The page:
A coffee chain hiring-manager once told me: “When we hire, we look for passion and interest, there’s so much to learn in coffee, but as far as a barrier to entry is concerned, it’s still like any other jobs where companies want you to demonstrate a passion for what you do, after all, you will be provided with resources and training to do your job.
Barista Alex told me: “The best decision I made in coffee, was to align a career with what I love. “I seek out companies to work for that I would really enjoy spending my time for. I met many coffee friends who got into the coffee industry from being a regular customer in a coffee shop, and it made difference.”
Be prepared to turn your coffee job into a career
Professional baristas are in high demand these days and it can be a competitive industry, too. Many coffee shops hiring managers would also look for individual qualities such as good listening and communication, problem-solving and customer service skills. Barista works closely with customers, so it is good to have those abilities or get trained on the job to have them, have an outgoing personality, and present those qualities in a professional manner.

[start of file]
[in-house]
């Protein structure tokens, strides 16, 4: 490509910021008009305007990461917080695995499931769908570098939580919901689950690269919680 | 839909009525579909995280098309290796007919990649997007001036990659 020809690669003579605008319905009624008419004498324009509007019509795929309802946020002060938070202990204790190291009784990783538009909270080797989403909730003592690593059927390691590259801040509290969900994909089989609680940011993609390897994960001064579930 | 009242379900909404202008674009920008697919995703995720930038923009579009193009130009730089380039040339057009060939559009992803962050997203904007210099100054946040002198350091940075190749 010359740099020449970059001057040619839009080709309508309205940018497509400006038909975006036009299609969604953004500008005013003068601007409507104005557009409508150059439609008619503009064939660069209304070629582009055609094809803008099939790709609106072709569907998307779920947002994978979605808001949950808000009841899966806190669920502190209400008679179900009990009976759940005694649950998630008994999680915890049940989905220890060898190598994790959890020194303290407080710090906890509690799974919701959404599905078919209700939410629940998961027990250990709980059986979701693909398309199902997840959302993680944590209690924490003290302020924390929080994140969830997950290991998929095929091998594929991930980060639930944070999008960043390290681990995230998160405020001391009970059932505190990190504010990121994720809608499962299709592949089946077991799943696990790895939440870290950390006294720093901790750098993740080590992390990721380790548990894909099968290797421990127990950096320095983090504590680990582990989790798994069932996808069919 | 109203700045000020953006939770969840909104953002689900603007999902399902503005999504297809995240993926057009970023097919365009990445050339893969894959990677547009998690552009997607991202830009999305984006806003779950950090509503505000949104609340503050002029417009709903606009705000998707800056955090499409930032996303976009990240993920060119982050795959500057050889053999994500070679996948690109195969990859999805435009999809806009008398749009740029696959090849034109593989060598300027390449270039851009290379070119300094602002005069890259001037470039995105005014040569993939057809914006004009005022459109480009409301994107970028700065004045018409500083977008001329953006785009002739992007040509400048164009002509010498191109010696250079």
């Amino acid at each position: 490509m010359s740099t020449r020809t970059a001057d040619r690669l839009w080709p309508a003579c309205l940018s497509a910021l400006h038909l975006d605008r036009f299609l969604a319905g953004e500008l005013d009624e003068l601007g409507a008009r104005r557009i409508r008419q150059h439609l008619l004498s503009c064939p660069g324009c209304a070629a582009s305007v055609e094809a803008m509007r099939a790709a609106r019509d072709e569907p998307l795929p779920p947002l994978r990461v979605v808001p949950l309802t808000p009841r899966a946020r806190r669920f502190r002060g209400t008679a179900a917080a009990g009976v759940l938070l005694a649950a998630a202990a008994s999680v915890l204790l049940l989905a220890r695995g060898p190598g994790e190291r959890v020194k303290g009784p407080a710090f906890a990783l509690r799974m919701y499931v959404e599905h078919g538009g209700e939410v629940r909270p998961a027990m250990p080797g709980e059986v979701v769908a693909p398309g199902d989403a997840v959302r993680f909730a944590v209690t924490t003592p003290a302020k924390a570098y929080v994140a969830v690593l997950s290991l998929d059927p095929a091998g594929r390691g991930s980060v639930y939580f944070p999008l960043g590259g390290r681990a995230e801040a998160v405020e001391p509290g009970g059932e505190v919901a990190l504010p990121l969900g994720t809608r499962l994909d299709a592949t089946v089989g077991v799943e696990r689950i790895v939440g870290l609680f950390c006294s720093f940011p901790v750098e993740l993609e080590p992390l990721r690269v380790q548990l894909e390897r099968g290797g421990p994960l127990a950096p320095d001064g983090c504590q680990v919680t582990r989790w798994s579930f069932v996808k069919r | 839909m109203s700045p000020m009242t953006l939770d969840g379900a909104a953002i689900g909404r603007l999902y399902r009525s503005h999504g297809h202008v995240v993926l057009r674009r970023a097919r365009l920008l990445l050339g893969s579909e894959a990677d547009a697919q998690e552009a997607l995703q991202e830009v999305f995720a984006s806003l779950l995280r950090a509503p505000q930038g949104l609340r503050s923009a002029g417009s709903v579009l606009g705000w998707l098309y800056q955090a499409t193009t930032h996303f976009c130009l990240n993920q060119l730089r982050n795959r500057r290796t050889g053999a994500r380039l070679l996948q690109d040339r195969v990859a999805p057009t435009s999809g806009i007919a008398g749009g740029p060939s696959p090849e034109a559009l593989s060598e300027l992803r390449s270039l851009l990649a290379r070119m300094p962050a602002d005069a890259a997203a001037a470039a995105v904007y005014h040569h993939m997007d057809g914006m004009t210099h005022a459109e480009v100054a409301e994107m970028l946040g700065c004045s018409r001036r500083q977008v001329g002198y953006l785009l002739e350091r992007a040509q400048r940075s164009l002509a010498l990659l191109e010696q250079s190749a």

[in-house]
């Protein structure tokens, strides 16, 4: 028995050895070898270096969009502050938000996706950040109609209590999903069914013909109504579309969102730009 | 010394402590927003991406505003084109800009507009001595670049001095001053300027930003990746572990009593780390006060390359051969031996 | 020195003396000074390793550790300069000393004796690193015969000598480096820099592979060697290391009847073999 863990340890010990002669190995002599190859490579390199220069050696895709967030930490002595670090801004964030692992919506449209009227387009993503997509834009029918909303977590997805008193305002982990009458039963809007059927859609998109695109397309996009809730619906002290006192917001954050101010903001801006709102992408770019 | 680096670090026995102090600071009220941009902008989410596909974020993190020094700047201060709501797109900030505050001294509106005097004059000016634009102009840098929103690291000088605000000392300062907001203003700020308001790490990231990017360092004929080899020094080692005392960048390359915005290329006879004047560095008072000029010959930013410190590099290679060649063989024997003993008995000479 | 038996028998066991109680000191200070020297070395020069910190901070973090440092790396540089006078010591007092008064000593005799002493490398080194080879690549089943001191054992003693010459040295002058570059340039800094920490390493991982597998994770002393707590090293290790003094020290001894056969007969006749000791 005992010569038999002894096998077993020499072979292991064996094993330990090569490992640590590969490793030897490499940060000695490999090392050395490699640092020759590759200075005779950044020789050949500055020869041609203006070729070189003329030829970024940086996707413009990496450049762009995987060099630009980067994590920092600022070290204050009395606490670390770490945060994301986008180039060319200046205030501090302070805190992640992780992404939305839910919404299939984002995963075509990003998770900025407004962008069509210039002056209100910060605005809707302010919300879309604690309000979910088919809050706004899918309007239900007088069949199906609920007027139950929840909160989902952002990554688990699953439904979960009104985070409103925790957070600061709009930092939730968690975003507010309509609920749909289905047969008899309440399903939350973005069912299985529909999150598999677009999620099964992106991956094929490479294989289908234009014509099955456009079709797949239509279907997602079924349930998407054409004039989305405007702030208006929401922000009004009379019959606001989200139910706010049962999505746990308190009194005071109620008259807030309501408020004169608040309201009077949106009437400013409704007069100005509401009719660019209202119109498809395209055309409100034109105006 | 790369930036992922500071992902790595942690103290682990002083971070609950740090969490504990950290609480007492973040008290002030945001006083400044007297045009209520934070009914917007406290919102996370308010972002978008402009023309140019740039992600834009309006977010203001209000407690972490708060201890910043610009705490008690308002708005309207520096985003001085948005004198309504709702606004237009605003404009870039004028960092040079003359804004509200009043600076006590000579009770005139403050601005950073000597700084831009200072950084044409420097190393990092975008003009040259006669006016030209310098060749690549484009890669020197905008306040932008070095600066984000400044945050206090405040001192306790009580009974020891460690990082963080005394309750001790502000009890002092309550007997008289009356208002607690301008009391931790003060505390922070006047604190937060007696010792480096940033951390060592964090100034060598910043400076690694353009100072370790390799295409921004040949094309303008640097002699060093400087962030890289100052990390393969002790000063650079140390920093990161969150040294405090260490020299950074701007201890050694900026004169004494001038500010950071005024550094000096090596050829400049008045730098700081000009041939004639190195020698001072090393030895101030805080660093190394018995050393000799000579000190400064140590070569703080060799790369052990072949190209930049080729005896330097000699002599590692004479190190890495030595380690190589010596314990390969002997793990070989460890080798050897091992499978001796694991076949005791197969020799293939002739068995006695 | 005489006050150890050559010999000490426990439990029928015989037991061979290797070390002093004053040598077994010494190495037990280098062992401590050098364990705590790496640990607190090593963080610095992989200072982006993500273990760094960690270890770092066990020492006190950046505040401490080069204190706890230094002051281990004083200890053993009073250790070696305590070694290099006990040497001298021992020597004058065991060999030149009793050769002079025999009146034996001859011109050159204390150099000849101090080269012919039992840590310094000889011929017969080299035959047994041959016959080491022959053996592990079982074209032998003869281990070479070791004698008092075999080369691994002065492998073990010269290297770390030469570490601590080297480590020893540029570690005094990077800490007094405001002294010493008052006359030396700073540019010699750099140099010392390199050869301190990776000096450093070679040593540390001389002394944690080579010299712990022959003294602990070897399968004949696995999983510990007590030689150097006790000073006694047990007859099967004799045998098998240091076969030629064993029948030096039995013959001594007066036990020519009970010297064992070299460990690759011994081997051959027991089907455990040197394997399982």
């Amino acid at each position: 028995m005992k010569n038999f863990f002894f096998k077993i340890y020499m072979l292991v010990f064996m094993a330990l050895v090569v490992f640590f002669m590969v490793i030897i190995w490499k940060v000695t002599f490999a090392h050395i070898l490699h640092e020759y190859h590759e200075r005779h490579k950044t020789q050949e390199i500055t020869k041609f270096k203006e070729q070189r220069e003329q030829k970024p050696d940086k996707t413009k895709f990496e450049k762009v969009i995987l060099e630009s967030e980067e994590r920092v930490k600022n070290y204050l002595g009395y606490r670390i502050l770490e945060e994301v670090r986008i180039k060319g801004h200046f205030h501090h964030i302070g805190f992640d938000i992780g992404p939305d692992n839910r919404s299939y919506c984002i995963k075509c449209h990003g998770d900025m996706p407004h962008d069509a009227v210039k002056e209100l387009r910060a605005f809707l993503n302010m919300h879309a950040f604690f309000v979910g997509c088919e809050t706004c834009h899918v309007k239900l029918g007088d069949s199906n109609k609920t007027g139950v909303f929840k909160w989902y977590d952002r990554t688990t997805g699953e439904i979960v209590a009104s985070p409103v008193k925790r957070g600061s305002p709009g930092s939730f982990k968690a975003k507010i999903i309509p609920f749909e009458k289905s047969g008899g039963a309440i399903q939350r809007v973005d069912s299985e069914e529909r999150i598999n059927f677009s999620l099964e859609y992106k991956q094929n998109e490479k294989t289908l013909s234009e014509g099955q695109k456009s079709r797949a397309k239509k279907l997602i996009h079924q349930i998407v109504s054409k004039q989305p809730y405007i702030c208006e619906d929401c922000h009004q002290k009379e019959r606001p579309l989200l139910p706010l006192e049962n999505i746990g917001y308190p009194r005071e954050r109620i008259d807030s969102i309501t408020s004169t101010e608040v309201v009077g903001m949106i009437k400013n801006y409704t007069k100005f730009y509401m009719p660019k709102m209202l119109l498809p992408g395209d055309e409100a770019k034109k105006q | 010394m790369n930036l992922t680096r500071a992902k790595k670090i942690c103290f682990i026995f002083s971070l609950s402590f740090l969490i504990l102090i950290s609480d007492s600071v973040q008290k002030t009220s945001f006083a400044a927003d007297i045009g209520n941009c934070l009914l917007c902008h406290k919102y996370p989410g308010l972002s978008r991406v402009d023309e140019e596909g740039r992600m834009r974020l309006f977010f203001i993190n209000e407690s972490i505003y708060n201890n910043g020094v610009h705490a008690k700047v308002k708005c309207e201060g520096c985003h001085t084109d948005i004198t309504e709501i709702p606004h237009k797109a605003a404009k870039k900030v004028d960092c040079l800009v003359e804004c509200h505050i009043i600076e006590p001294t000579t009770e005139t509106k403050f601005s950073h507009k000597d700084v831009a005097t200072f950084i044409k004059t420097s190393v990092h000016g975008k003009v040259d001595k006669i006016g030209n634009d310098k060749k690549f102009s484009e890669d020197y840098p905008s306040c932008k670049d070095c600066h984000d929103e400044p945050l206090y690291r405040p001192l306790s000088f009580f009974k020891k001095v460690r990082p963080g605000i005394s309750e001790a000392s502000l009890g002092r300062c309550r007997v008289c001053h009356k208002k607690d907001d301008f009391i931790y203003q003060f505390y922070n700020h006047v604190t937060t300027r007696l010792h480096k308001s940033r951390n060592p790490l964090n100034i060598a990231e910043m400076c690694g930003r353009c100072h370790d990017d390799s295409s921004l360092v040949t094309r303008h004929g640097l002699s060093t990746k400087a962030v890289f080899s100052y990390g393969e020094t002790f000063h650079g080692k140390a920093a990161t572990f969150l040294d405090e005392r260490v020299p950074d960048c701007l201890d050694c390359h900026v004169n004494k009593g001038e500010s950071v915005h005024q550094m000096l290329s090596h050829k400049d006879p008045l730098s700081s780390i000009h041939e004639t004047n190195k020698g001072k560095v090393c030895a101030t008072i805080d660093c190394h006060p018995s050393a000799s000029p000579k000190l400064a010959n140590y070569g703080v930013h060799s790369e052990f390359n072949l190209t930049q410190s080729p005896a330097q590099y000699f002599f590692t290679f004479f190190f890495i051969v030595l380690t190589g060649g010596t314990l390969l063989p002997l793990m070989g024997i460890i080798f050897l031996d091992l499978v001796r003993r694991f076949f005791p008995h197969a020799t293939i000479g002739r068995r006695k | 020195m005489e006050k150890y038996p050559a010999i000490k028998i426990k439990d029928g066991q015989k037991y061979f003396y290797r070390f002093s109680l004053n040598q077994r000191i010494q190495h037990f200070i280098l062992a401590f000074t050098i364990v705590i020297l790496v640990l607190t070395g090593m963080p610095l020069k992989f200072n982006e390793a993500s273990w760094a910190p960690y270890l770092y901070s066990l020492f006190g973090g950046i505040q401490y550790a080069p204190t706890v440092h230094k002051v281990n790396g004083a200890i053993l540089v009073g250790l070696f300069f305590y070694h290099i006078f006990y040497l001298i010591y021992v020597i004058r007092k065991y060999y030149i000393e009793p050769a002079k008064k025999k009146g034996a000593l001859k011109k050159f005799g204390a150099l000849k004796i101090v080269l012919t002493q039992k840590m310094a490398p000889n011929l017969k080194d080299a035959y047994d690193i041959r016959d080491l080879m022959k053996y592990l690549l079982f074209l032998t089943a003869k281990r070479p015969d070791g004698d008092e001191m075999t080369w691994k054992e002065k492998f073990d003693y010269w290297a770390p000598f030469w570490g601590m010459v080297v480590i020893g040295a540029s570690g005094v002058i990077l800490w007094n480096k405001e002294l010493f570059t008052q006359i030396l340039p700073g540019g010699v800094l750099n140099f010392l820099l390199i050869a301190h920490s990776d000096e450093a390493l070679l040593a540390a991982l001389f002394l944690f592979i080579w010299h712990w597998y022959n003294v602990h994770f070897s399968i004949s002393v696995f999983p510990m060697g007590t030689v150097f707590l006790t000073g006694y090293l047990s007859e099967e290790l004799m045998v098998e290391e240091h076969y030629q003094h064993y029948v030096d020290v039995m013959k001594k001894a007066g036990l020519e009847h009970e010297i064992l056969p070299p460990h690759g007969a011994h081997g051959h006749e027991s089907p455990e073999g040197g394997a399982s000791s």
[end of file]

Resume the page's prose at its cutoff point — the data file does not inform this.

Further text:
A barista also needs to be able to prioritize and multitask in a fast-paced environment. He or she may encounter machine problems or have unhappy customers, therefore it requires the barista to be able to work under pressure and multitask well. Take orders, prepare hot and iced beverages, pack take-away drinks and serve them, in some coffee shops may even need to serve food and clean tables at the same time.
However, if you’re not interested in having a career in coffee, most of those skills are not only useful when you are a barista, you still get transferable experiences for your future jobs, those skills can be applied even to other jobs in the supply chain or other industry, to have the fundamental qualities will certainly open doors for you. You will be able to use your entry-level barista skills to build up your resume, with that you can go into food retail and your experience will give you sales and customer service experience. If you are still a student, holding a barista job whilst managing your university study is a perfect way to learn time management skills: managing shifts, commute time, academics, building relationships.
If you are eager to learn more in-depth techniques, there are numerous baristas or other coffee-related programs and training courses that have popped up due to the popularity of the coffee business, the advanced world gives you the access to learn as much as you want about the coffee career field. Such as coffee brewing, equipment maintenance, latte art, coffee roasting, cupping, even coffee business operation. Advancing to further in the career path it may require some additional education to gain more knowledge or for a diploma, more than often, specialized programs, business degrees, or coffee education programs. This may allow you to open your own coffee shops or pursue advanced roles within the coffee industry, quality control, R&D, green coffee trading, coffee sourcing…there are so many relevant jobs in the whole supply chain.